The Human Rights Office of the United Nations Assistance Mission for Iraq (UNAMI), and the Office of the United Nations High Commissioner for Human Rights (OHCHR) noted that most of the allegations of torture were “referred to facilities under the authority of the Ministry of Interior in Federal Iraq and the Asayish in the Kurdistan Region (Kurdish Regional Police),” as well as within facilities affiliated with the Iraqi Ministries of Justice and Defense, the Iraqi National Security Service, and Iraqi National Intelligence Service.”
Fears of Filing Complaints and Reporting Abusive Treatment
In the meantime, the human rights report suggested that the torture is actually of a broader scale and scope than what has been revealed, as a number of detainees indicated their fear and unwillingness to report forms of abusive treatment because of their “fear of retaliation..[and] reprisals.”
At the same time, it notes the prevalence of impunity in this environment. One of the lawyers stated in the report, “The perpetrators are not really afraid about the consequences of torture since they know they will not be punished by the official system.”
Worse still, some detainees said that the traces of torture had disappeared before their demands to investigate everything they had been subjected to were even heeded. One of the interviewees said, “At the time I made a complaint against the police, I still had scars from the beating — but it took so long to deal with my complaint that the scars had healed by then”.
On a regular basis, local and international human rights reports continue to indicate widespread torture in Iraqi detention centers. It has also been noted that a significant increase in the number of prisoners — 130 detainees — had died during the course of this year, according to official data. Human rights activists accuse the authorities of not being serious in combating torture and inhumane practices within the detention centers.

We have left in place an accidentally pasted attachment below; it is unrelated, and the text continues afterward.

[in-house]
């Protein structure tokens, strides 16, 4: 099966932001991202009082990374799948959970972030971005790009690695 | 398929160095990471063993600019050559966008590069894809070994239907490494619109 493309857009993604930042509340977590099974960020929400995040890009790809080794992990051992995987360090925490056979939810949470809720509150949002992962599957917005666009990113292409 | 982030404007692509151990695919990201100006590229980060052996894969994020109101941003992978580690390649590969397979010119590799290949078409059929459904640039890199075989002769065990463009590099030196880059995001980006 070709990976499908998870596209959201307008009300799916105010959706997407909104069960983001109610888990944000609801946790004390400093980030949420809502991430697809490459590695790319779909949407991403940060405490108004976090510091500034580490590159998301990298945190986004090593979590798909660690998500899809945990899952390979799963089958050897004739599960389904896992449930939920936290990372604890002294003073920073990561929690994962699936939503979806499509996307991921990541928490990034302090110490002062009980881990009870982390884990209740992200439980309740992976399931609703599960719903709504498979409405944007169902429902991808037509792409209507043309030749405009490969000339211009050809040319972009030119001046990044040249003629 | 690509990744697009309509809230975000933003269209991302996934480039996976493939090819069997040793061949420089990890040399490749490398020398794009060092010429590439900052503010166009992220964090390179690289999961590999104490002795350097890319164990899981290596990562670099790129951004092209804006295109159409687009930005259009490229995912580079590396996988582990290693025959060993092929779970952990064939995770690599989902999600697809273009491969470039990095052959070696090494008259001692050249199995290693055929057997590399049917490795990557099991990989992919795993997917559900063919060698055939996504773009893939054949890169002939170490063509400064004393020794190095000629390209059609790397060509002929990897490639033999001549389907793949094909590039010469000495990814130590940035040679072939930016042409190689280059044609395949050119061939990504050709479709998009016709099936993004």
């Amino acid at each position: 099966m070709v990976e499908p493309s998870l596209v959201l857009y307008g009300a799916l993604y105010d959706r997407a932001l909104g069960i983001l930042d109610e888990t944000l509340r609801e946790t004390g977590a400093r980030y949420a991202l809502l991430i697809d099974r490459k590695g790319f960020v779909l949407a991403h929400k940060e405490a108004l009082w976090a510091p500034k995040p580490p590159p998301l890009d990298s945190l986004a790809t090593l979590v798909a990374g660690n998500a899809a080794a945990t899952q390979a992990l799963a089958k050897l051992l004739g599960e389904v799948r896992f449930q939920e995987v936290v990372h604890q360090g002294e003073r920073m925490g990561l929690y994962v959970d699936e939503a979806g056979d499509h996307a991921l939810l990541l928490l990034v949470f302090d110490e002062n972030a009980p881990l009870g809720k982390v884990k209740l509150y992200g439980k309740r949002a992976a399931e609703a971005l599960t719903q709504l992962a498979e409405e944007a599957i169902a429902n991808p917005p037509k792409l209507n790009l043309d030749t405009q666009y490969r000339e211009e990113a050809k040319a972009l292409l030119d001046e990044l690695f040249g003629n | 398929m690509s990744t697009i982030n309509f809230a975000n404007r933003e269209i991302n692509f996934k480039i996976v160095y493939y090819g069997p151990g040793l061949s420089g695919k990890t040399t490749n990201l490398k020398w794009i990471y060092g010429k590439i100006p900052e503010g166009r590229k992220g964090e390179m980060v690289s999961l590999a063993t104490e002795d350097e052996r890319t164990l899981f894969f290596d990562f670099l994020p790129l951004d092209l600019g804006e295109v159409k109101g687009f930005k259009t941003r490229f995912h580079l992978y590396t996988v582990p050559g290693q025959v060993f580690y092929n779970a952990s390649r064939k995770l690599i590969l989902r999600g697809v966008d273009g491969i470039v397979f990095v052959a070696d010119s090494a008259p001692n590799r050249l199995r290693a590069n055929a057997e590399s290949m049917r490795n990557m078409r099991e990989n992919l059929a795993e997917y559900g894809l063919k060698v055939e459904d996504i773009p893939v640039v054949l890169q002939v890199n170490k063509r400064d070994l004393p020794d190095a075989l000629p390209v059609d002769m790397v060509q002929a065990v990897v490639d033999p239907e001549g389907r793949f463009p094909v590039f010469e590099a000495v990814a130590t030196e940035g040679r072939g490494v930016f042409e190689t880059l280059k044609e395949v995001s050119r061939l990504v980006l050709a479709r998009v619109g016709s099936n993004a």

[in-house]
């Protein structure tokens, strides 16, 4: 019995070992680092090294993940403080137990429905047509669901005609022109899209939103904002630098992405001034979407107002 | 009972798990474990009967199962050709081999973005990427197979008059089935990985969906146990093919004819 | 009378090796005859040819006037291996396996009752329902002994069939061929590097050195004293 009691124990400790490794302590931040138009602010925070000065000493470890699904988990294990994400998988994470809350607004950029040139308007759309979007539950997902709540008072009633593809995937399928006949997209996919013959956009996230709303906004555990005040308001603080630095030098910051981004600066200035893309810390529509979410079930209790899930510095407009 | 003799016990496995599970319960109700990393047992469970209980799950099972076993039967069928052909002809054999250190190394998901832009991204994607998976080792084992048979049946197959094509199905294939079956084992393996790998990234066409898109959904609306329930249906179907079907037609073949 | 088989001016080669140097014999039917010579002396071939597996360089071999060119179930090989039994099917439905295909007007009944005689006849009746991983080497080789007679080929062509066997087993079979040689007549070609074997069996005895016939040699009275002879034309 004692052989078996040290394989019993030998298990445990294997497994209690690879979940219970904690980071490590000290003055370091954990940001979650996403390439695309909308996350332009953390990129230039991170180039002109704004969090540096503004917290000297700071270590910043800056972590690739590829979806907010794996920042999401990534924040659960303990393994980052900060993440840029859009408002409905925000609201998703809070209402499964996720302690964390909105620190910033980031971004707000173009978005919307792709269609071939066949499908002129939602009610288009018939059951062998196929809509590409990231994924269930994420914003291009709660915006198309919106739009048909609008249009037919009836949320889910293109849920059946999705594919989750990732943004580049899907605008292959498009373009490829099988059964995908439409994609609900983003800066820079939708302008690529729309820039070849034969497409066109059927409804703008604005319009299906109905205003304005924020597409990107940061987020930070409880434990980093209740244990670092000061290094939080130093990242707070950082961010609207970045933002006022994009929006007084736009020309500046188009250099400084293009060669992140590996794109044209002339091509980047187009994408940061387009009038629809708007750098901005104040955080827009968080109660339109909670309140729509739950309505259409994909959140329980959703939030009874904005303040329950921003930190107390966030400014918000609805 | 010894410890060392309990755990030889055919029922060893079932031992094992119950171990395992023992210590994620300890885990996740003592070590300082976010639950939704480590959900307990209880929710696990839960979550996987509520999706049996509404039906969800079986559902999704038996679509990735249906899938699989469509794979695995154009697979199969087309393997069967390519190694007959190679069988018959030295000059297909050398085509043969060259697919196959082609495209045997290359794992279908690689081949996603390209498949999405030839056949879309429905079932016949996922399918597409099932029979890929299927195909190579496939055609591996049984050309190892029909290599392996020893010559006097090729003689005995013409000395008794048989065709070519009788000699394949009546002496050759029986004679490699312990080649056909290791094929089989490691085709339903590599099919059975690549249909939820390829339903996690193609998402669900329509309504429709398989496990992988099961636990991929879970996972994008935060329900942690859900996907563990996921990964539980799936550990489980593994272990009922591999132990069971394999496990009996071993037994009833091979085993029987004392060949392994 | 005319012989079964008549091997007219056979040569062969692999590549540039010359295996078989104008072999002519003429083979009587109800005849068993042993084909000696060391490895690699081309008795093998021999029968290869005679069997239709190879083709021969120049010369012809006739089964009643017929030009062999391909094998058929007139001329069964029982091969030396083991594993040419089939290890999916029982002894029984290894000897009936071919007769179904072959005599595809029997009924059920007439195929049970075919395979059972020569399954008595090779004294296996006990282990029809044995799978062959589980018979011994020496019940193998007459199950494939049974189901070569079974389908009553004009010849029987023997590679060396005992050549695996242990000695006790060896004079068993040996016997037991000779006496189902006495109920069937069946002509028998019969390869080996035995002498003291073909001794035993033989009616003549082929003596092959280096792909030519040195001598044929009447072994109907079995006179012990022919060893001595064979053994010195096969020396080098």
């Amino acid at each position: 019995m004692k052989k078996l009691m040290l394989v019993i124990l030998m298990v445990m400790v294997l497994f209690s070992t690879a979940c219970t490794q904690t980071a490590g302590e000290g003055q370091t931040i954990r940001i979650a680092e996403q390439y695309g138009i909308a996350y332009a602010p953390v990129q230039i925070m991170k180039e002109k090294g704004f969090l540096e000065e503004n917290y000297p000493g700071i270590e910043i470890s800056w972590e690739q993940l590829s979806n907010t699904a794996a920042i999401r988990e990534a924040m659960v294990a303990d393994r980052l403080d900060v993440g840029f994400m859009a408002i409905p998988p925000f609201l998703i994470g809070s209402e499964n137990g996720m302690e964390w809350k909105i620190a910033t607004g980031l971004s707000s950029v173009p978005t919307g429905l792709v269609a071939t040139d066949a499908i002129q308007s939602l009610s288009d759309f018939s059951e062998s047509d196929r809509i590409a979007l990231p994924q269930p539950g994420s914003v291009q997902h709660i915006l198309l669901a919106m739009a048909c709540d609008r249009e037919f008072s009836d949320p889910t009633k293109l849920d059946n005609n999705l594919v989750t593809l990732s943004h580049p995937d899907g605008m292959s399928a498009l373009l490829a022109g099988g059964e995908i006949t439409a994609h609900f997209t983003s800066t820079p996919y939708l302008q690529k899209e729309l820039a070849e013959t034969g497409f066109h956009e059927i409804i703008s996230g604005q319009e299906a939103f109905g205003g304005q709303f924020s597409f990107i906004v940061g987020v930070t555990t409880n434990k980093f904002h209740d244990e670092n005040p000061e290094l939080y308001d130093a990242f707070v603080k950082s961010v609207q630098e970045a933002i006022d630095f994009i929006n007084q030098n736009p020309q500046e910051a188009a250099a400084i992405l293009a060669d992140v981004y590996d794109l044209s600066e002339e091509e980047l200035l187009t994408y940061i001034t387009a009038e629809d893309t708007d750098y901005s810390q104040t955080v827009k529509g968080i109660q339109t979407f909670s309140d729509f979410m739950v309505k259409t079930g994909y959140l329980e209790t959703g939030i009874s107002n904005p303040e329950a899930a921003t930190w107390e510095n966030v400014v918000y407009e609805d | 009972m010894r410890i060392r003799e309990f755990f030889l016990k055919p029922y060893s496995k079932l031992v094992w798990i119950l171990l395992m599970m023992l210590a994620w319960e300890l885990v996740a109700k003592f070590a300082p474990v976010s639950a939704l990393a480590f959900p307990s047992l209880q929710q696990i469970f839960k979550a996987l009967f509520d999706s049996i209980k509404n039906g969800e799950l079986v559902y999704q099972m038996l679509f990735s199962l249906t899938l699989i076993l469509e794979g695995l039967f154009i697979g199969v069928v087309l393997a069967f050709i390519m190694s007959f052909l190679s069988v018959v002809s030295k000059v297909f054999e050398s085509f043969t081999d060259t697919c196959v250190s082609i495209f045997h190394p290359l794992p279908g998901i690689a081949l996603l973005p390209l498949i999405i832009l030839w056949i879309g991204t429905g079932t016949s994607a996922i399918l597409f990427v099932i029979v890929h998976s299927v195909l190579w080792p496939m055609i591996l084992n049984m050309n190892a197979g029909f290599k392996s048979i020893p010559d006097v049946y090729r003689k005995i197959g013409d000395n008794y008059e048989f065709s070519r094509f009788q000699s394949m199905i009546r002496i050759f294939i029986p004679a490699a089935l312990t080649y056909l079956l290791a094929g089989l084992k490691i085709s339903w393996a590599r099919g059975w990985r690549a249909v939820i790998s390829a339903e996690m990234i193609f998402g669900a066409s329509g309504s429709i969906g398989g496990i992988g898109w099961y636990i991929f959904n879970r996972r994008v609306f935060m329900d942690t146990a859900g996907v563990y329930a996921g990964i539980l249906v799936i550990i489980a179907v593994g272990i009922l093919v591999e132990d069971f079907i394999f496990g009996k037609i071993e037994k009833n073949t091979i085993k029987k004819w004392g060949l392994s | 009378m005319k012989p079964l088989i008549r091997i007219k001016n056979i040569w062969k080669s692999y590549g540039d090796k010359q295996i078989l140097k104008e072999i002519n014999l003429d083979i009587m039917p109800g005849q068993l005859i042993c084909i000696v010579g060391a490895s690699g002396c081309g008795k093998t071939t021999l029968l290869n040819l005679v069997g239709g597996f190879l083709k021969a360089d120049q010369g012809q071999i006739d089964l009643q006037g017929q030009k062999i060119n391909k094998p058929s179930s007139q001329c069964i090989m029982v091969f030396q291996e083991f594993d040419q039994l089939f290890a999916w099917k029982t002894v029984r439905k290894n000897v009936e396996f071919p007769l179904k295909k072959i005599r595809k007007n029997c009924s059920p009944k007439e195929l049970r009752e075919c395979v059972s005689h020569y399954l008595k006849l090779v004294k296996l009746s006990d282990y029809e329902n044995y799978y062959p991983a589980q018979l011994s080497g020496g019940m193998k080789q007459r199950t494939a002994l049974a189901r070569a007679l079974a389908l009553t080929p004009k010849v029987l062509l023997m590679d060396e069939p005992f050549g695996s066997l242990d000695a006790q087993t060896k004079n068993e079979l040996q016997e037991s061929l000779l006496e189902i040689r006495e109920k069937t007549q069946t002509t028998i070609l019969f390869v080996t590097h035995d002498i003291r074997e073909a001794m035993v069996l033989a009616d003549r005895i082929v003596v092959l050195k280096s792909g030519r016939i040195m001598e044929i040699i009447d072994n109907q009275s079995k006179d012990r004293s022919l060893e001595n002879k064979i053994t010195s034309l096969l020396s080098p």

In light of the report’s findings, UNAMI and the OHCHR made several recommendations to the Government of Iraq and the Kurdistan Regional Government to reduce and prevent cases of torture in detention centers.
The recommendations include a demand to prioritize the adoption of a comprehensive law and a national plan of action to combat torture and the punishment of criminals, establish an effective legal aid system for victims of torture, adopt transparency in information about official detention centers and strictly supervise them, and guarantee the rights provided by international and domestic law for the detainee with the adoption of steps that range from access to lawyers to family visits, among others.
In closing, the report advised a review of interrogation rules and practices as well as detention arrangements, while adopting guidelines for non-coercive interrogation methods and techniques.